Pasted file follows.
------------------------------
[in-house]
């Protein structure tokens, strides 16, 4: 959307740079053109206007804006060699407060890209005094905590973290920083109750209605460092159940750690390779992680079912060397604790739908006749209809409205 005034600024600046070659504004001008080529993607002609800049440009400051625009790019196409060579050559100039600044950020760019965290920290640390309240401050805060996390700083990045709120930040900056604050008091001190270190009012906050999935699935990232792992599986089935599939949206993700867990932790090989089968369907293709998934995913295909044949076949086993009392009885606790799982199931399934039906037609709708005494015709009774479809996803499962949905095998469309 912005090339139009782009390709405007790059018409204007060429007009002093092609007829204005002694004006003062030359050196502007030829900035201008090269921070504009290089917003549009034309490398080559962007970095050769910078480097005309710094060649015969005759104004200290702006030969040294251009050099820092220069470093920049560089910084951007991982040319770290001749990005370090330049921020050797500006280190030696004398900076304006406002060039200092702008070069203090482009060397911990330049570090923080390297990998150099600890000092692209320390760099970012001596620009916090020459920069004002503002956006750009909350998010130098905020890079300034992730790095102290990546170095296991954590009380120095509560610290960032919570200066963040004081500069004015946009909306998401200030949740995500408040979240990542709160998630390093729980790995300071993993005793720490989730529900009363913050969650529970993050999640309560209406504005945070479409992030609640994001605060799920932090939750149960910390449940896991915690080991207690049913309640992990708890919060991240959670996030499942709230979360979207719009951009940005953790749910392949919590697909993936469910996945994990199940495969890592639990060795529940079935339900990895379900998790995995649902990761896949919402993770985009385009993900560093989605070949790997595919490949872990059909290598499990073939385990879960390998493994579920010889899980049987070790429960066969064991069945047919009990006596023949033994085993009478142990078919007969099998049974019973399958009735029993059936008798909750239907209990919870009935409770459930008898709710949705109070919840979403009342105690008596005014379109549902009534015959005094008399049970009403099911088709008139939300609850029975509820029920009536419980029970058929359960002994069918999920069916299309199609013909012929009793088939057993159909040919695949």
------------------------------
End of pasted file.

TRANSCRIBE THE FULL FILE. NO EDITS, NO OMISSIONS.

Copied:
[in-house]
């Protein structure tokens, strides 16, 4: 959307740079053109206007804006060699407060890209005094905590973290920083109750209605460092159940750690390779992680079912060397604790739908006749209809409205 005034600024600046070659504004001008080529993607002609800049440009400051625009790019196409060579050559100039600044950020760019965290920290640390309240401050805060996390700083990045709120930040900056604050008091001190270190009012906050999935699935990232792992599986089935599939949206993700867990932790090989089968369907293709998934995913295909044949076949086993009392009885606790799982199931399934039906037609709708005494015709009774479809996803499962949905095998469309 912005090339139009782009390709405007790059018409204007060429007009002093092609007829204005002694004006003062030359050196502007030829900035201008090269921070504009290089917003549009034309490398080559962007970095050769910078480097005309710094060649015969005759104004200290702006030969040294251009050099820092220069470093920049560089910084951007991982040319770290001749990005370090330049921020050797500006280190030696004398900076304006406002060039200092702008070069203090482009060397911990330049570090923080390297990998150099600890000092692209320390760099970012001596620009916090020459920069004002503002956006750009909350998010130098905020890079300034992730790095102290990546170095296991954590009380120095509560610290960032919570200066963040004081500069004015946009909306998401200030949740995500408040979240990542709160998630390093729980790995300071993993005793720490989730529900009363913050969650529970993050999640309560209406504005945070479409992030609640994001605060799920932090939750149960910390449940896991915690080991207690049913309640992990708890919060991240959670996030499942709230979360979207719009951009940005953790749910392949919590697909993936469910996945994990199940495969890592639990060795529940079935339900990895379900998790995995649902990761896949919402993770985009385009993900560093989605070949790997595919490949872990059909290598499990073939385990879960390998493994579920010889899980049987070790429960066969064991069945047919009990006596023949033994085993009478142990078919007969099998049974019973399958009735029993059936008798909750239907209990919870009935409770459930008898709710949705109070919840979403009342105690008596005014379109549902009534015959005094008399049970009403099911088709008139939300609850029975509820029920009536419980029970058929359960002994069918999920069916299309199609013909012929009793088939057993159909040919695949």